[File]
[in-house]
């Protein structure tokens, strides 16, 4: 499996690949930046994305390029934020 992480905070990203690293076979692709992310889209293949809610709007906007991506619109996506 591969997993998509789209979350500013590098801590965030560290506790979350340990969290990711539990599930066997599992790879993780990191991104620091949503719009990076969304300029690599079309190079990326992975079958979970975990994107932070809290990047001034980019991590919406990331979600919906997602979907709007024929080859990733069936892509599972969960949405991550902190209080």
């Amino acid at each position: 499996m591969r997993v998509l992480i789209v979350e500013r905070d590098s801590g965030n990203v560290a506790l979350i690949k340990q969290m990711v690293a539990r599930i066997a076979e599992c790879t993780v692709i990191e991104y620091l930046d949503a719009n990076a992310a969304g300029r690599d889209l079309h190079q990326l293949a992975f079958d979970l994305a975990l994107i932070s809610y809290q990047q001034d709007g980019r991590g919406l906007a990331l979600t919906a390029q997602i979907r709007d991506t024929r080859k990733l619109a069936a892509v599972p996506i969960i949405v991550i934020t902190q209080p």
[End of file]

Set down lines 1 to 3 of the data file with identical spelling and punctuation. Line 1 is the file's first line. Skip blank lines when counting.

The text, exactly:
[in-house]
């Protein structure tokens, strides 16, 4: 499996690949930046994305390029934020 992480905070990203690293076979692709992310889209293949809610709007906007991506619109996506 591969997993998509789209979350500013590098801590965030560290506790979350340990969290990711539990599930066997599992790879993780990191991104620091949503719009990076969304300029690599079309190079990326992975079958979970975990994107932070809290990047001034980019991590919406990331979600919906997602979907709007024929080859990733069936892509599972969960949405991550902190209080």
């Amino acid at each position: 499996m591969r997993v998509l992480i789209v979350e500013r905070d590098s801590g965030n990203v560290a506790l979350i690949k340990q969290m990711v690293a539990r599930i066997a076979e599992c790879t993780v692709i990191e991104y620091l930046d949503a719009n990076a992310a969304g300029r690599d889209l079309h190079q990326l293949a992975f079958d979970l994305a975990l994107i932070s809610y809290q990047q001034d709007g980019r991590g919406l906007a990331l979600t919906a390029q997602i979907r709007d991506t024929r080859k990733l619109a069936a892509v599972p996506i969960i949405v991550i934020t902190q209080p």